How has the transition to the 250 been for you? You were always at a disadvantage last year in the Women's class on a 125, so it must be nice to be on an even playing field.

Right when I got off the 125 and onto the 250 I was two laps into it and my lap times were so much faster. I think the 250 is definitely easier to ride, I'm feeling way more confident and comfortable on that, so it's been really good.

Was it difficult riding two-strokes your whole life and then having to adapt your style to the four-stroke at all?

The transition to the 250 was probably the easiest transition, because when I got on the 125 it was like a completely different ball game for me because you have to stay on the gas the entire time, you know, the torque is just so much lower on those. It definitely wasn't that hard for me going straight to the 250.

What did you think about the challenge of racing your 125 against mostly 250s last year?

When I was on superminis it was (Jazzmyn) Canfield and (Jordan) Jarvis' last year on superminis and I still had two more years. I had the mindset that if I wanted to improve that I needed to move up with them so that I keep trying to chase after them if that makes sense. So I've always been used to being on a smaller bike and I never used that as an excuse or saw it as a challenge, I just knew that I had to work that much harder.


Do you feel it's a little bit easier for you now to not have that handicap anymore though?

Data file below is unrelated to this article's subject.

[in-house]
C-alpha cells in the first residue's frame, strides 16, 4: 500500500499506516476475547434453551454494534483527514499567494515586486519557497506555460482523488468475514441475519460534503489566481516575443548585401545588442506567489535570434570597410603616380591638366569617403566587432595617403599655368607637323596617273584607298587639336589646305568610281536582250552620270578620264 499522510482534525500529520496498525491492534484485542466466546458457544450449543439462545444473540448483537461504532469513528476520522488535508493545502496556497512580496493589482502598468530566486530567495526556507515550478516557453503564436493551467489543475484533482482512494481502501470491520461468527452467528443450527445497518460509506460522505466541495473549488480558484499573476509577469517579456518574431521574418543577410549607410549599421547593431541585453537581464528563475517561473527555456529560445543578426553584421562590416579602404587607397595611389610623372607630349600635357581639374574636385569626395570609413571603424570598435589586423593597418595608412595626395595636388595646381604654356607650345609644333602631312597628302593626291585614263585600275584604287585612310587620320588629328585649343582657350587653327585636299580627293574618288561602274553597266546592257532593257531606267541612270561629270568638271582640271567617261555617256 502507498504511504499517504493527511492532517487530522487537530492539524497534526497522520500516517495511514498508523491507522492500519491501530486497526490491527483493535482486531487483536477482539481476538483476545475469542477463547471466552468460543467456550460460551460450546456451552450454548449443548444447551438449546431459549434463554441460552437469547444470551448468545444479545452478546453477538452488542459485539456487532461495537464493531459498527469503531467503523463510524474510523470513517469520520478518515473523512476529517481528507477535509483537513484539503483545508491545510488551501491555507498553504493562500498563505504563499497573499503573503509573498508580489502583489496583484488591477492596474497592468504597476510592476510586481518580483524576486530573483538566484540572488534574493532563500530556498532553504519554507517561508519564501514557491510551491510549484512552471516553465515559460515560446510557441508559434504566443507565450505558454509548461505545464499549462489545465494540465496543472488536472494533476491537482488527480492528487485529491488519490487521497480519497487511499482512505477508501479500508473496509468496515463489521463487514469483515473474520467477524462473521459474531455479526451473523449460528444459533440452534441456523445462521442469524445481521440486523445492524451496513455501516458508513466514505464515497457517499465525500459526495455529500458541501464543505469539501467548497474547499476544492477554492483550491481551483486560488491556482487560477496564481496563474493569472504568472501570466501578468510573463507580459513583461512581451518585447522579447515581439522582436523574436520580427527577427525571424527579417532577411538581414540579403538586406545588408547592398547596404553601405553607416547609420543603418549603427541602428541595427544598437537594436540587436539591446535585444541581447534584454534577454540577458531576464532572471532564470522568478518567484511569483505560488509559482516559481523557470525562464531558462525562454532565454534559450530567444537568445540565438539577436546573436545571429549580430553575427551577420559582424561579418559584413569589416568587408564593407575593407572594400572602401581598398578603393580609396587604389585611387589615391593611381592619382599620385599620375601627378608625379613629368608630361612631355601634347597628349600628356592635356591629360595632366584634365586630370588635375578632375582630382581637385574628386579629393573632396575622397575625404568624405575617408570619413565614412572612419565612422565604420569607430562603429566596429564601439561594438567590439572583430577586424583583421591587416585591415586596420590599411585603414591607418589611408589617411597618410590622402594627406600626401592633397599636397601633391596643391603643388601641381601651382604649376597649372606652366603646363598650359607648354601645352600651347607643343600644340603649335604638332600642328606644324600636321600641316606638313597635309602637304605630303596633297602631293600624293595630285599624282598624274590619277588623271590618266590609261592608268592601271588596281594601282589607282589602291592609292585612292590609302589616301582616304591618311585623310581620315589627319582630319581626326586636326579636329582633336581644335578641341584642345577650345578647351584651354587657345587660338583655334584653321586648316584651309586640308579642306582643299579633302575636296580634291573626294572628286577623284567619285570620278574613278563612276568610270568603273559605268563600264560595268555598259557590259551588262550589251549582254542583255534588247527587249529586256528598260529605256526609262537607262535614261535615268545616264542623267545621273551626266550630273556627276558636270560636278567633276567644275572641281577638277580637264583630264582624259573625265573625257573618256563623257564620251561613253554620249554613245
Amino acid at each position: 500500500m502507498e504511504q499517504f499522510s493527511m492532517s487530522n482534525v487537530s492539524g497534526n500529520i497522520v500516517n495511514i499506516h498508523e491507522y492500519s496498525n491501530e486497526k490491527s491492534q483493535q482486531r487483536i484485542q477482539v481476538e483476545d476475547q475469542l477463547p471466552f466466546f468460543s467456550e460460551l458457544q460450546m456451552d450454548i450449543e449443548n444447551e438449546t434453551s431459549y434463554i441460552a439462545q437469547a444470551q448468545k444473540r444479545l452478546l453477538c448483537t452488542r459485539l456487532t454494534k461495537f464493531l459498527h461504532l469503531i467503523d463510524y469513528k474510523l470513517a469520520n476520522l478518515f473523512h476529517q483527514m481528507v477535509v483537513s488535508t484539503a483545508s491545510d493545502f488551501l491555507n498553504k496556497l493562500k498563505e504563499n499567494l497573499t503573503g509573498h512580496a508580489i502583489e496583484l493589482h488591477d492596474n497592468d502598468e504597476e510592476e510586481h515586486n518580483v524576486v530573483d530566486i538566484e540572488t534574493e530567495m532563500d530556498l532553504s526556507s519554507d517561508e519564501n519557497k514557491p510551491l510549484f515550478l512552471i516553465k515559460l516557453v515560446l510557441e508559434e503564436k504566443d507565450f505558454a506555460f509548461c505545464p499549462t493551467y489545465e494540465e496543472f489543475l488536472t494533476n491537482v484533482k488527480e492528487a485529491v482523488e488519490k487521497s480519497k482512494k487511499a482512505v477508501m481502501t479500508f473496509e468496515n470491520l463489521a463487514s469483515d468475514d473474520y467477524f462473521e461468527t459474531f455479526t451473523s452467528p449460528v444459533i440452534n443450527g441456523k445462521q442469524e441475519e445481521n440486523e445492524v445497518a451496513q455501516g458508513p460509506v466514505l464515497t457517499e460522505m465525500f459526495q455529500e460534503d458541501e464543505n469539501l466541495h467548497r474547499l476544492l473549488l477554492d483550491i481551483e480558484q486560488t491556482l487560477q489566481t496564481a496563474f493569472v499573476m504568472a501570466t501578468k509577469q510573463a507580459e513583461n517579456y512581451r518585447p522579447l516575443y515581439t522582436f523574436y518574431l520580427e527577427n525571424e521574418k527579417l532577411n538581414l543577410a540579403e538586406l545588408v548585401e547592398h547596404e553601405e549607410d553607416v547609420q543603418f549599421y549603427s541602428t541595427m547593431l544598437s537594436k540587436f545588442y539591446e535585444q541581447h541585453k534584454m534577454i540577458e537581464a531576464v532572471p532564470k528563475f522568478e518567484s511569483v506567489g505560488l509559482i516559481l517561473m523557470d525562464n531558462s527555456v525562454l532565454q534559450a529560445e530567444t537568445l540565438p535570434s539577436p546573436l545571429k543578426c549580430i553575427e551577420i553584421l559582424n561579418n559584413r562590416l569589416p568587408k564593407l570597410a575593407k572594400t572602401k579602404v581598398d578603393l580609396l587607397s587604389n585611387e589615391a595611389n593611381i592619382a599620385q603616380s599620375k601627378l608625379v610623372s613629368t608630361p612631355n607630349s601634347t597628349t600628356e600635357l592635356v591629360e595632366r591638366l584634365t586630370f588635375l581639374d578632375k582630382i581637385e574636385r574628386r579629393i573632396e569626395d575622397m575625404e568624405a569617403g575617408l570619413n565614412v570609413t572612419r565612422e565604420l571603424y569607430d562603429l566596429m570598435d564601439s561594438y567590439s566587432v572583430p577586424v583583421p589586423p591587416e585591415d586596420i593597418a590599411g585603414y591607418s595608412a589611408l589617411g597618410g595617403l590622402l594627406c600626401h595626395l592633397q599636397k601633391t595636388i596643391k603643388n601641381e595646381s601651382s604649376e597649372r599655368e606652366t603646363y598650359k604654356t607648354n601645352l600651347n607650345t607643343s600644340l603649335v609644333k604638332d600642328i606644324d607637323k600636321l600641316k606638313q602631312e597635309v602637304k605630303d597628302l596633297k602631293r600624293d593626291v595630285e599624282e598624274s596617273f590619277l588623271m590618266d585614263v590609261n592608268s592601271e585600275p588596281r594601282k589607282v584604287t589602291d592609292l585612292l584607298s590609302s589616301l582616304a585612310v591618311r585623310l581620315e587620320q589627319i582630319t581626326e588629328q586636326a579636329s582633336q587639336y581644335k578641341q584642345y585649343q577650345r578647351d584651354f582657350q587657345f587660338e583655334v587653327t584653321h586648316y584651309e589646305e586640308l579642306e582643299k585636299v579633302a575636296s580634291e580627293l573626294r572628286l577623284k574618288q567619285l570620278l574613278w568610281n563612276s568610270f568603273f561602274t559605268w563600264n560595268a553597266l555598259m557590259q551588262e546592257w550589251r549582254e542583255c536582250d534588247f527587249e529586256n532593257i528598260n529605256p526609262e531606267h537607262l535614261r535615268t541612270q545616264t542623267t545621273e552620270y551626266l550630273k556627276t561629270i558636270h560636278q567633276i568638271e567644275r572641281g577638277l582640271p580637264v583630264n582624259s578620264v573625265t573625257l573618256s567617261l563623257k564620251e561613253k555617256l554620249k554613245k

Yeah, for sure. Now that we're on the same size bike there are no more excuses, you know. I haven't really been able to race them since Mini Os and I was the closest I've been with Jarvis, but I'm excited for Loretta's to hopefully see where that puts me.

Is it tough not knowing exactly when you're going to be racing again?

Yeah, with this whole thing I think the best thing to do is -- you know, they could come out tomorrow and say we're going to race in two weeks, because there's no set schedule with what's going to happen -- so basically I've been training so whenever we go back to racing, I'm ready for it!

Talk a little bit about the extra challenge of mixing it up in the 250 B Limited class this year as well.

Definitely being a girl, if any of the boys see you pass them, they try ten times harder to get around you. They're also not afraid to play dirty, so that gives me the mindset that I can do that to, you know. At Underground I got the holeshot in both the 250 B Limited motos so that gave me a ton of confidence in that class. I kind of look at it, I wouldn't say necessarily as practice for the Women's class, but it just gives you that extra drive.

Had you talked at all with the Orange Brigade team about what your plans were for the rest of the year following Loretta's?

We really hadn't talked about it that much. Our main focus was on Freestone and the only thing I can really think of is to keep training and hopefully we can get another championship at Loretta's. Maybe instead of the Limited classes after Loretta's, we'll do Schoolboy 2 and 250 B or I might go A, but it just depends.

Lastly, how is it for you to be a part of the Orange Brigade team? You've been with them a couple of years now and they do a lot to help you on and off the track.

If you would've asked me two years ago I never thought that I'd have the opportunity to be on Orange Brigade. But Hope (Stillmock) and Nate saw the drive that I had and gave me a chance and after my first year they signed me for an extra two years. The whole team is just amazing; all the kids on it are always there for you. I always train with Max Miller and Josh Varize, so they're super fun to ride with. No one wants to do all these twenty-minute motos in a day, but they're always there to make it fun for sure.